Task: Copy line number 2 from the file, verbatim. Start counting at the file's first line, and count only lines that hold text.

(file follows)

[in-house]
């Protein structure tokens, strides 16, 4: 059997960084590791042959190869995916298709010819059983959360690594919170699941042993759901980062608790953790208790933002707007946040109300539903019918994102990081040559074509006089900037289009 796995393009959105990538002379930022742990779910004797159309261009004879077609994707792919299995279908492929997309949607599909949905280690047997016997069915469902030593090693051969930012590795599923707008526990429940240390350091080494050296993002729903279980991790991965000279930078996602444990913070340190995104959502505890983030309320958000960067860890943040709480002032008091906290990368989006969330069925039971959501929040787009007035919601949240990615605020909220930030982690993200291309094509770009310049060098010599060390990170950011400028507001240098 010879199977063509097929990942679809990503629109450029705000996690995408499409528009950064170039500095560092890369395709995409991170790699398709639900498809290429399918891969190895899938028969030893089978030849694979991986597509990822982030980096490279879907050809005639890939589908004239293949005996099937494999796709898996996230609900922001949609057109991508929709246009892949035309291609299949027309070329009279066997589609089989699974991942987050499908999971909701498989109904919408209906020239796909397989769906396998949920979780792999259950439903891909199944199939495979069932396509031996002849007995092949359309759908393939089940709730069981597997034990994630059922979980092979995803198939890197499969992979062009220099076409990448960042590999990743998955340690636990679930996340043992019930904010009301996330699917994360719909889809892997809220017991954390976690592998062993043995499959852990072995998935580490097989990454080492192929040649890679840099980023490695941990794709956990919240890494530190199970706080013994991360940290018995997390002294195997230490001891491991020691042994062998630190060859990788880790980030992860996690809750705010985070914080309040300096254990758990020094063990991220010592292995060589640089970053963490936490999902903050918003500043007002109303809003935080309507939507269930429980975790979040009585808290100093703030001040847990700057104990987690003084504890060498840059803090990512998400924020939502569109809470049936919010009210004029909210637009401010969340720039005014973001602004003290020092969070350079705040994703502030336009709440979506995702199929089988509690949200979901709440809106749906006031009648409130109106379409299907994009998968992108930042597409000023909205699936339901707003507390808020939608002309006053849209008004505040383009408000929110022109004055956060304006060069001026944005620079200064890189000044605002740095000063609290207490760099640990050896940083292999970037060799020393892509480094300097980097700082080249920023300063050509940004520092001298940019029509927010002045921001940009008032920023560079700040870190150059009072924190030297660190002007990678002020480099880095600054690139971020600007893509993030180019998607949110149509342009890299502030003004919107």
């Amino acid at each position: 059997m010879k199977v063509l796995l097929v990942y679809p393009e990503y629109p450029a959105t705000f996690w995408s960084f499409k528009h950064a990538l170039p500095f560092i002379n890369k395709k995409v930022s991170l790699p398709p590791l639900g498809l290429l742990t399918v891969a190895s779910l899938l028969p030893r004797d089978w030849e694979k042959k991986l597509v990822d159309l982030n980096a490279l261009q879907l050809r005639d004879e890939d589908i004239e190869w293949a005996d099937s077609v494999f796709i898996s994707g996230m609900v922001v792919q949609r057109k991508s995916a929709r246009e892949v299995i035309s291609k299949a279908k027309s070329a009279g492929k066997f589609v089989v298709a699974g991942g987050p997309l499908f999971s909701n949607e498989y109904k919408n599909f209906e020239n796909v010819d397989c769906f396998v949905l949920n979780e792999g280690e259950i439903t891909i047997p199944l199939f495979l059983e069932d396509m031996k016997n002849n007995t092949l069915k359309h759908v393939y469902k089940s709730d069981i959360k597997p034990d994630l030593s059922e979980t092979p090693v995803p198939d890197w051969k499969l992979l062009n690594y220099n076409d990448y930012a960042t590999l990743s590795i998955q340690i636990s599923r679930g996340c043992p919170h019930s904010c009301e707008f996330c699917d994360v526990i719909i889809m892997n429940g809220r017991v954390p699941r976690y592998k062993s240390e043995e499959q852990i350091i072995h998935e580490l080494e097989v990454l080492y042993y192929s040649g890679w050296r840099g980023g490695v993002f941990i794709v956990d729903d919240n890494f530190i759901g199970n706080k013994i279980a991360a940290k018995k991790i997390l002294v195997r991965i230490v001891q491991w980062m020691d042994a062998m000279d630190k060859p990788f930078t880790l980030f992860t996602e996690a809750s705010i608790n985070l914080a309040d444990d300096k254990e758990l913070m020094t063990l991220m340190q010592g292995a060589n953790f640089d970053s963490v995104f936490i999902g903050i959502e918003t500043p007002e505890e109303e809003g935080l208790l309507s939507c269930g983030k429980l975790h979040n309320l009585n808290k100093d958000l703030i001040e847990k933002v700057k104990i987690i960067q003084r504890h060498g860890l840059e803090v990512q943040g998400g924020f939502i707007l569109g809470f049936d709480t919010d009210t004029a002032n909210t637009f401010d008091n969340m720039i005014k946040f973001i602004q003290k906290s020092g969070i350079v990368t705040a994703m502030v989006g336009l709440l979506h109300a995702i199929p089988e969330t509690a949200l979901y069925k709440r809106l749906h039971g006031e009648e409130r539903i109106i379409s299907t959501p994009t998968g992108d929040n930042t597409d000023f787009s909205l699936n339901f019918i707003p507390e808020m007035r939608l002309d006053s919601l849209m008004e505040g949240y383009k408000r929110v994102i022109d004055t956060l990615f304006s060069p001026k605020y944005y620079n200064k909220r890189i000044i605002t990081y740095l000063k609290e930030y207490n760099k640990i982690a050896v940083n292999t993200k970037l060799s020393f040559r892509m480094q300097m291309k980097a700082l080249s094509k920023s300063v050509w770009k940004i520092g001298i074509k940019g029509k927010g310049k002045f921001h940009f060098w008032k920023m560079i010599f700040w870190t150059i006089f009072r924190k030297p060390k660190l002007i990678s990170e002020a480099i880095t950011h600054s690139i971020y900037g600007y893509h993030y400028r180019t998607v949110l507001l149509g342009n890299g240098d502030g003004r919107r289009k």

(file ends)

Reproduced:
């Protein structure tokens, strides 16, 4: 059997960084590791042959190869995916298709010819059983959360690594919170699941042993759901980062608790953790208790933002707007946040109300539903019918994102990081040559074509006089900037289009 796995393009959105990538002379930022742990779910004797159309261009004879077609994707792919299995279908492929997309949607599909949905280690047997016997069915469902030593090693051969930012590795599923707008526990429940240390350091080494050296993002729903279980991790991965000279930078996602444990913070340190995104959502505890983030309320958000960067860890943040709480002032008091906290990368989006969330069925039971959501929040787009007035919601949240990615605020909220930030982690993200291309094509770009310049060098010599060390990170950011400028507001240098 010879199977063509097929990942679809990503629109450029705000996690995408499409528009950064170039500095560092890369395709995409991170790699398709639900498809290429399918891969190895899938028969030893089978030849694979991986597509990822982030980096490279879907050809005639890939589908004239293949005996099937494999796709898996996230609900922001949609057109991508929709246009892949035309291609299949027309070329009279066997589609089989699974991942987050499908999971909701498989109904919408209906020239796909397989769906396998949920979780792999259950439903891909199944199939495979069932396509031996002849007995092949359309759908393939089940709730069981597997034990994630059922979980092979995803198939890197499969992979062009220099076409990448960042590999990743998955340690636990679930996340043992019930904010009301996330699917994360719909889809892997809220017991954390976690592998062993043995499959852990072995998935580490097989990454080492192929040649890679840099980023490695941990794709956990919240890494530190199970706080013994991360940290018995997390002294195997230490001891491991020691042994062998630190060859990788880790980030992860996690809750705010985070914080309040300096254990758990020094063990991220010592292995060589640089970053963490936490999902903050918003500043007002109303809003935080309507939507269930429980975790979040009585808290100093703030001040847990700057104990987690003084504890060498840059803090990512998400924020939502569109809470049936919010009210004029909210637009401010969340720039005014973001602004003290020092969070350079705040994703502030336009709440979506995702199929089988509690949200979901709440809106749906006031009648409130109106379409299907994009998968992108930042597409000023909205699936339901707003507390808020939608002309006053849209008004505040383009408000929110022109004055956060304006060069001026944005620079200064890189000044605002740095000063609290207490760099640990050896940083292999970037060799020393892509480094300097980097700082080249920023300063050509940004520092001298940019029509927010002045921001940009008032920023560079700040870190150059009072924190030297660190002007990678002020480099880095600054690139971020600007893509993030180019998607949110149509342009890299502030003004919107």